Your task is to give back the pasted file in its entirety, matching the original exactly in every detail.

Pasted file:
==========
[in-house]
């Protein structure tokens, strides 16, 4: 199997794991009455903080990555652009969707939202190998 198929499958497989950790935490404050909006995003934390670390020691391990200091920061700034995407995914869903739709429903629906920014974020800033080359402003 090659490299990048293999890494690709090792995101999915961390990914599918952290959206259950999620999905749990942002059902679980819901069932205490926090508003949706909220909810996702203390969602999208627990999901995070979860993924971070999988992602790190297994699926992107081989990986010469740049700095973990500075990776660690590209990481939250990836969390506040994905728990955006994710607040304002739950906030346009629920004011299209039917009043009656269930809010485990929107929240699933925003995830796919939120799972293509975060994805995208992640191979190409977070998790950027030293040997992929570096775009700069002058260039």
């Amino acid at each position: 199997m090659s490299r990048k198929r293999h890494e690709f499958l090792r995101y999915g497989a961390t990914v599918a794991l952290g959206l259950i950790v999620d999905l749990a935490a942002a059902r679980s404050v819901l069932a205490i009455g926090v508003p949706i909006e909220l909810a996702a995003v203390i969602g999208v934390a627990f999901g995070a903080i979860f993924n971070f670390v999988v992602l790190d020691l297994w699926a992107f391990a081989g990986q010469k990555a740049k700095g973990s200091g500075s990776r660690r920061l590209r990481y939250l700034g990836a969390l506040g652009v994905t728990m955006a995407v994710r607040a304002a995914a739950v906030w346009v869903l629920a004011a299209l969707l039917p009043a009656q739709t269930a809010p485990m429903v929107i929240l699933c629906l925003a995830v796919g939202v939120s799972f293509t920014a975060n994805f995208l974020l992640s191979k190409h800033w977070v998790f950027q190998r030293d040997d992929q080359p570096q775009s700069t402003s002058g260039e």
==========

[in-house]
């Protein structure tokens, strides 16, 4: 199997794991009455903080990555652009969707939202190998 198929499958497989950790935490404050909006995003934390670390020691391990200091920061700034995407995914869903739709429903629906920014974020800033080359402003 090659490299990048293999890494690709090792995101999915961390990914599918952290959206259950999620999905749990942002059902679980819901069932205490926090508003949706909220909810996702203390969602999208627990999901995070979860993924971070999988992602790190297994699926992107081989990986010469740049700095973990500075990776660690590209990481939250990836969390506040994905728990955006994710607040304002739950906030346009629920004011299209039917009043009656269930809010485990929107929240699933925003995830796919939120799972293509975060994805995208992640191979190409977070998790950027030293040997992929570096775009700069002058260039």
């Amino acid at each position: 199997m090659s490299r990048k198929r293999h890494e690709f499958l090792r995101y999915g497989a961390t990914v599918a794991l952290g959206l259950i950790v999620d999905l749990a935490a942002a059902r679980s404050v819901l069932a205490i009455g926090v508003p949706i909006e909220l909810a996702a995003v203390i969602g999208v934390a627990f999901g995070a903080i979860f993924n971070f670390v999988v992602l790190d020691l297994w699926a992107f391990a081989g990986q010469k990555a740049k700095g973990s200091g500075s990776r660690r920061l590209r990481y939250l700034g990836a969390l506040g652009v994905t728990m955006a995407v994710r607040a304002a995914a739950v906030w346009v869903l629920a004011a299209l969707l039917p009043a009656q739709t269930a809010p485990m429903v929107i929240l699933c629906l925003a995830v796919g939202v939120s799972f293509t920014a975060n994805f995208l974020l992640s191979k190409h800033w977070v998790f950027q190998r030293d040997d992929q080359p570096q775009s700069t402003s002058g260039e």